exciting challenge to develop both a near future and long-term plan of action that can integrate the social, ecological and economic needs of this beauty rural community, full of potential and fertile soils.
A CARROT A Day – UGANDA PERMACULTURE DESIGN COURSE. .. You can see the joy in this photo as some of our students harvest carrots for our meals. Every day there’s a range of practical tasks to be done from harvesting to weeding to topping up the compost loos with dried coffee bean husks – a waste product that can be used as carbon rich ‘soak’ to balance the high nitrogen content of the loo contents! These essential jobs are accompanied by chat and laughter as friendships are made and experiences shared. Daily practicals are also hugely enjoyable, breaking up the classroom learning about all aspects of sustainable systems from food to funding to organisational structures. Everyone’s getting more and more excited as they progress in anticipation of applying all this when they get home. And there’s a serious side of course. Yesterday I sat down with a Kenyan lady who seemed upset – she told me that there were floods in her district , with people losing their homes and huge amounts of soil erosion. She was sad but also grateful to learn about alternative practices that nurture the earth and people whilst also mitigating climate change – and to know that we are all in this together and will support each other however we can. It was very humbling.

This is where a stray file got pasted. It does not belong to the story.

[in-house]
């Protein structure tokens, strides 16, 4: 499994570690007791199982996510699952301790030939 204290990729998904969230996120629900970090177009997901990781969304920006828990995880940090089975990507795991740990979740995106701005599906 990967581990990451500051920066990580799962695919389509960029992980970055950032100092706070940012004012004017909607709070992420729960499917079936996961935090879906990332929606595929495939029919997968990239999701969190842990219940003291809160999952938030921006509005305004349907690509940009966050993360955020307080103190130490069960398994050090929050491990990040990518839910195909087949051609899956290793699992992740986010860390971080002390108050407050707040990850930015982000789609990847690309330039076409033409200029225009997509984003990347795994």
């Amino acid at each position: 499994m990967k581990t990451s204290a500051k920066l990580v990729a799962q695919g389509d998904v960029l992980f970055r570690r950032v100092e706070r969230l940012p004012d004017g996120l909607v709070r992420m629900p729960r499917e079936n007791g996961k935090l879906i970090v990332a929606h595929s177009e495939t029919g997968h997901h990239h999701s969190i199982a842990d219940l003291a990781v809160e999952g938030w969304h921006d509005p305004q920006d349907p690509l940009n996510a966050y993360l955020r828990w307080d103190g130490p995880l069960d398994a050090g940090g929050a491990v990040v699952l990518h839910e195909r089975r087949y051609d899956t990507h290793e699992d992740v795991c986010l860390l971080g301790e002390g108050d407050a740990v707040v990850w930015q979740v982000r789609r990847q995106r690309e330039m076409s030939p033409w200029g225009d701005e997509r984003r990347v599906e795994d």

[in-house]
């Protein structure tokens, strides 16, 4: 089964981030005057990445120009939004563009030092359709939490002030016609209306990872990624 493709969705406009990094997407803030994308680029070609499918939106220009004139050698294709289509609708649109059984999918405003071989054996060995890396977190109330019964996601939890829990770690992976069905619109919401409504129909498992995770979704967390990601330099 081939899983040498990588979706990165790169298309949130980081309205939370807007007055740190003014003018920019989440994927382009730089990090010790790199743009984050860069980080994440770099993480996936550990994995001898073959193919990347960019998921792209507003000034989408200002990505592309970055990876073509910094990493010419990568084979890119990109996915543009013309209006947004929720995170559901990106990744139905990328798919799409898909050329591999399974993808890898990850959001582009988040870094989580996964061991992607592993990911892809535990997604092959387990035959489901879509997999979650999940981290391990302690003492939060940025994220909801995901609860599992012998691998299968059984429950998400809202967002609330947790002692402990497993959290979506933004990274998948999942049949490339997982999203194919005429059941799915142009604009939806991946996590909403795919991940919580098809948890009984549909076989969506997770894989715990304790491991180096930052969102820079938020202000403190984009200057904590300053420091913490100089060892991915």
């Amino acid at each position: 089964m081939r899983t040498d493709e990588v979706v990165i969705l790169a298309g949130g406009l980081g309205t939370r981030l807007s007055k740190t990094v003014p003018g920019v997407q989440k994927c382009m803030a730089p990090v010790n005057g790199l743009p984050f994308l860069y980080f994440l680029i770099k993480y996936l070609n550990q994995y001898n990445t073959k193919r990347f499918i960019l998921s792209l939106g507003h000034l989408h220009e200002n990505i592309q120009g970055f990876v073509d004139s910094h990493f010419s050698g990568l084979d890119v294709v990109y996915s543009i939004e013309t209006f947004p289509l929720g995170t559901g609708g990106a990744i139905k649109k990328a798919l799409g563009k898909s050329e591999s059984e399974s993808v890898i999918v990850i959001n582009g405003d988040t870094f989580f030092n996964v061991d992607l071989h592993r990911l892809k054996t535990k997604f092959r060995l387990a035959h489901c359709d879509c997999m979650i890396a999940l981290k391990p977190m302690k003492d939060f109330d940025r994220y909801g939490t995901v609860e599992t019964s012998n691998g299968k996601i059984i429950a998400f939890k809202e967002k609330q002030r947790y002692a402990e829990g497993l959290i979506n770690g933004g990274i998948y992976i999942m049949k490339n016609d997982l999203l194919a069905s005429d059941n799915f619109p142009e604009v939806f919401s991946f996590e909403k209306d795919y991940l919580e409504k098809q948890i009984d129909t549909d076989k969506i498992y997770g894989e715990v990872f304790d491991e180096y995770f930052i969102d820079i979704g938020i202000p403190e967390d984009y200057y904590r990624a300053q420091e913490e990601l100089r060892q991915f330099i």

It’s a brand new week at the PDC and we are ready, energized and full of excitement to start the new week…. But before we do, we would like to reflect a little on the previous week and our “time off” during the week-end…